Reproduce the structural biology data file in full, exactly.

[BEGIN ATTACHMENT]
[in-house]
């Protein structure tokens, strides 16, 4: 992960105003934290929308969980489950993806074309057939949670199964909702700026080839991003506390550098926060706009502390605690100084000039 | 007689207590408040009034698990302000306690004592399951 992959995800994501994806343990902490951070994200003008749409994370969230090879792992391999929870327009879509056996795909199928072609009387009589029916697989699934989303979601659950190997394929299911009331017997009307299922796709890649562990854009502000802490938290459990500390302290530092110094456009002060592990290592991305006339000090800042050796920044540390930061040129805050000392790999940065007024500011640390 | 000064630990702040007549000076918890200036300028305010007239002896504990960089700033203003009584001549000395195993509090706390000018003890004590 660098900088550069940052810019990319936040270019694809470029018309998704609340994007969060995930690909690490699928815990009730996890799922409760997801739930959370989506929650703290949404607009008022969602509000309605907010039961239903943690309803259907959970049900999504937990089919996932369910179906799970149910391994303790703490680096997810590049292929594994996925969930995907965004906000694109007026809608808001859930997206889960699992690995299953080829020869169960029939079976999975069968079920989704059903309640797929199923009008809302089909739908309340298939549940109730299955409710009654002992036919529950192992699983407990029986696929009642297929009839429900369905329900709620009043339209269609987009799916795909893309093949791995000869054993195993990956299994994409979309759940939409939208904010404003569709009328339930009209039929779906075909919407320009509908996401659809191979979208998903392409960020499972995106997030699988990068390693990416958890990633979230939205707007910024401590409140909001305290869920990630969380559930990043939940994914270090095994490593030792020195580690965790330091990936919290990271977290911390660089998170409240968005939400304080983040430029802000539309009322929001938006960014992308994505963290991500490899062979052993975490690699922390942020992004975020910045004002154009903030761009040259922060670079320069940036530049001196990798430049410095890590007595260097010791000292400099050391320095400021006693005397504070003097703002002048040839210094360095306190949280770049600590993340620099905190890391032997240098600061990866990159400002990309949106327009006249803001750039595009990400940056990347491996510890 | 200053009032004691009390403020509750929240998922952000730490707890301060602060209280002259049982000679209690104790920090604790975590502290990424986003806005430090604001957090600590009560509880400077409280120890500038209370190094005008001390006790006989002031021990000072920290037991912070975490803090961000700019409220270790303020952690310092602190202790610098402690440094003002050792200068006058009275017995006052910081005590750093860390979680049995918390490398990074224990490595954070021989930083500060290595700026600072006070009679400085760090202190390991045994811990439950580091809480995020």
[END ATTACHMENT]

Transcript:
[in-house]
């Protein structure tokens, strides 16, 4: 992960105003934290929308969980489950993806074309057939949670199964909702700026080839991003506390550098926060706009502390605690100084000039 | 007689207590408040009034698990302000306690004592399951 992959995800994501994806343990902490951070994200003008749409994370969230090879792992391999929870327009879509056996795909199928072609009387009589029916697989699934989303979601659950190997394929299911009331017997009307299922796709890649562990854009502000802490938290459990500390302290530092110094456009002060592990290592991305006339000090800042050796920044540390930061040129805050000392790999940065007024500011640390 | 000064630990702040007549000076918890200036300028305010007239002896504990960089700033203003009584001549000395195993509090706390000018003890004590 660098900088550069940052810019990319936040270019694809470029018309998704609340994007969060995930690909690490699928815990009730996890799922409760997801739930959370989506929650703290949404607009008022969602509000309605907010039961239903943690309803259907959970049900999504937990089919996932369910179906799970149910391994303790703490680096997810590049292929594994996925969930995907965004906000694109007026809608808001859930997206889960699992690995299953080829020869169960029939079976999975069968079920989704059903309640797929199923009008809302089909739908309340298939549940109730299955409710009654002992036919529950192992699983407990029986696929009642297929009839429900369905329900709620009043339209269609987009799916795909893309093949791995000869054993195993990956299994994409979309759940939409939208904010404003569709009328339930009209039929779906075909919407320009509908996401659809191979979208998903392409960020499972995106997030699988990068390693990416958890990633979230939205707007910024401590409140909001305290869920990630969380559930990043939940994914270090095994490593030792020195580690965790330091990936919290990271977290911390660089998170409240968005939400304080983040430029802000539309009322929001938006960014992308994505963290991500490899062979052993975490690699922390942020992004975020910045004002154009903030761009040259922060670079320069940036530049001196990798430049410095890590007595260097010791000292400099050391320095400021006693005397504070003097703002002048040839210094360095306190949280770049600590993340620099905190890391032997240098600061990866990159400002990309949106327009006249803001750039595009990400940056990347491996510890 | 200053009032004691009390403020509750929240998922952000730490707890301060602060209280002259049982000679209690104790920090604790975590502290990424986003806005430090604001957090600590009560509880400077409280120890500038209370190094005008001390006790006989002031021990000072920290037991912070975490803090961000700019409220270790303020952690310092602190202790610098402690440094003002050792200068006058009275017995006052910081005590750093860390979680049995918390490398990074224990490595954070021989930083500060290595700026600072006070009679400085760090202190390991045994811990439950580091809480995020």